Life lessons play key role in 4-H club’s longevity

HAMIOTA, Man. — 4-H leader Keith Bridge reluctantly donned a bedpan hat and choir gown for the McConnell 4-H Beef Club fashion show.

He was taking part in the Manitoba club’s awards nights, said longtime leader Margaret Boyd.

Margaret said the performance was a showstopper, but it almost didn’t happen after Bridge initially refused to appear publicly in such garb.

Shyness was also common among new 4-Hers at public speaking events.

Margaret said it took much praise, encouragement and coddling to get a young 4-H boy from Cardale to speak in front of his peers.

Years later, she was thrilled to see him judging at achievement days and clearly articulating cattle attributes.

“We stressed learn to do by doing,” Margaret, the first female leader of the group, said about guiding youth through projects, public speaking, achievement days, rallies, parliamentary procedure, skits, bingo, dances and potlucks.

“We did everything we could possibly do.”

As a girl, she showed steers in the McConnell Fat Stock Show with the club. As an adult, she led the group with her husband and longtime leader, Jack, a former farmer and instructor with Assiniboine College.

The couple said the club, the longest running 4-H club in Canada, has had only eight leaders in its history.

Jack said that commitment may account for why it’s lasted so long despite the disappearance of its namesake town, McConnell, a shrinking farm population and rural migration.

“They were really committed to carrying on with the 4-H movement,” said Margaret.

Gordon Killoh founded the group in 1922 as a boys and girls club.

Margaret’s birth name was McConnell, so she has a personal connection to the club and town named for her great uncle Andrew McConnell.

She and Jack travelled to numerous 4-H events during their tenure.

“You meet a lot of nice people in 4-H. We made friends across the country,” said Jack.

Like its membership today, the first club had 11 members. Membership rose to an all time high of 30 in the 1960s when it was named the best 4-H club in Manitoba.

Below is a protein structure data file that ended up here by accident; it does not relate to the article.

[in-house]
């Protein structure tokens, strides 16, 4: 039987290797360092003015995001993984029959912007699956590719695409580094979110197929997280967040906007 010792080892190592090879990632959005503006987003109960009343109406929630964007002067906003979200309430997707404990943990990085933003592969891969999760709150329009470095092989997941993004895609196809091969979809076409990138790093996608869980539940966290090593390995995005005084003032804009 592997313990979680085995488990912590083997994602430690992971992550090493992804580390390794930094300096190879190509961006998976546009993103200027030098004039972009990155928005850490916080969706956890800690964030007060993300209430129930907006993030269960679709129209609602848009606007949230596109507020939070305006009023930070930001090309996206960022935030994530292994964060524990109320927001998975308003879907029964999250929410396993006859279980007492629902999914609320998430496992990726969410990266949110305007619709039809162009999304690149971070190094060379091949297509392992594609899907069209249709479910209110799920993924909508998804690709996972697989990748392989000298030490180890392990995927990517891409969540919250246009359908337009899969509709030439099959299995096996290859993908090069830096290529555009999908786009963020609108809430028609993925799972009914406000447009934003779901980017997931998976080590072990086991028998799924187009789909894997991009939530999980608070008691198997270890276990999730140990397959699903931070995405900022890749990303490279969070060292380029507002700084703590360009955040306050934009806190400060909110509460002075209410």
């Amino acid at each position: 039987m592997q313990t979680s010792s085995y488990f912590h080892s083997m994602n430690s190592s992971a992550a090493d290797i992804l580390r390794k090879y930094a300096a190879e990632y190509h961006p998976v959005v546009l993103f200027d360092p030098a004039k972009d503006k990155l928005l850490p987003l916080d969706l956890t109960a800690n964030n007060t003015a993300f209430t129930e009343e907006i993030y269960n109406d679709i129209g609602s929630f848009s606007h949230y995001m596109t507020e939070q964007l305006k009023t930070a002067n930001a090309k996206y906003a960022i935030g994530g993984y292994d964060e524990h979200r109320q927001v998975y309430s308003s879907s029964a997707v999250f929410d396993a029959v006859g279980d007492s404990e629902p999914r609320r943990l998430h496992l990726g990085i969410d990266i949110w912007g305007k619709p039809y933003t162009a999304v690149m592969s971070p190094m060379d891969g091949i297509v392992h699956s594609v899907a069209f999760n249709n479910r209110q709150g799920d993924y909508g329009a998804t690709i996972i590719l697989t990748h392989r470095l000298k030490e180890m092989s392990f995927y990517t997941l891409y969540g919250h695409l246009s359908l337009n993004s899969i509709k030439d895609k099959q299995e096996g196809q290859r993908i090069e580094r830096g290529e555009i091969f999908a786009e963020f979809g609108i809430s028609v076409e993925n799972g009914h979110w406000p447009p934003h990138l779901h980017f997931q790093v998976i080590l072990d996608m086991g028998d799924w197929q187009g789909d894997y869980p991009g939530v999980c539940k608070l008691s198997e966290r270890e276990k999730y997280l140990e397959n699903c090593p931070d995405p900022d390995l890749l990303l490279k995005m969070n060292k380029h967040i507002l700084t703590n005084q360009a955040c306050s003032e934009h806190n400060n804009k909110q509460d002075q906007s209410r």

Its popularity in the early days is evident by a look in the local school register from 1922. It shows a large number of student absences on the day of the boys and girls fall fair.

The club added swine in 1925 and beef in 1933, adopting the 4-H name when the national group formed in 1952. Today its history fills the upper rooms of an old train station museum in Hamiota, Man.

A cairn, erected last year and sitting outside commemorates 100 years of 4-H in Canada and McConnell as the longest running club in the country.

Current leader Kevin Hyndman said a decline in cattle numbers in the region and a diverse array of program options for youth continue to challenge the beef club each year.

A leader since 2008, he hopes to encourage more in the district to join. He’s confident it will hold its numbers this fall.

“I’m going to do everything I can to keep it going,” said the father with two daughters in the club.

“There’s so much education off the computer and people think they’re educated.

“Kids in 4-H actually have to do the work and learn a lot getting their hands dirty.”

He said the beef club’s lessons go well beyond cattle management, noting how building speaking skills and self-confidence serve members well into later life.

He cited a recent graduate who received a $75,000 educational scholarship and credited 4-H as helping him to be successful.

“They’re not hard to pick out,” he said of those with a 4-H background.

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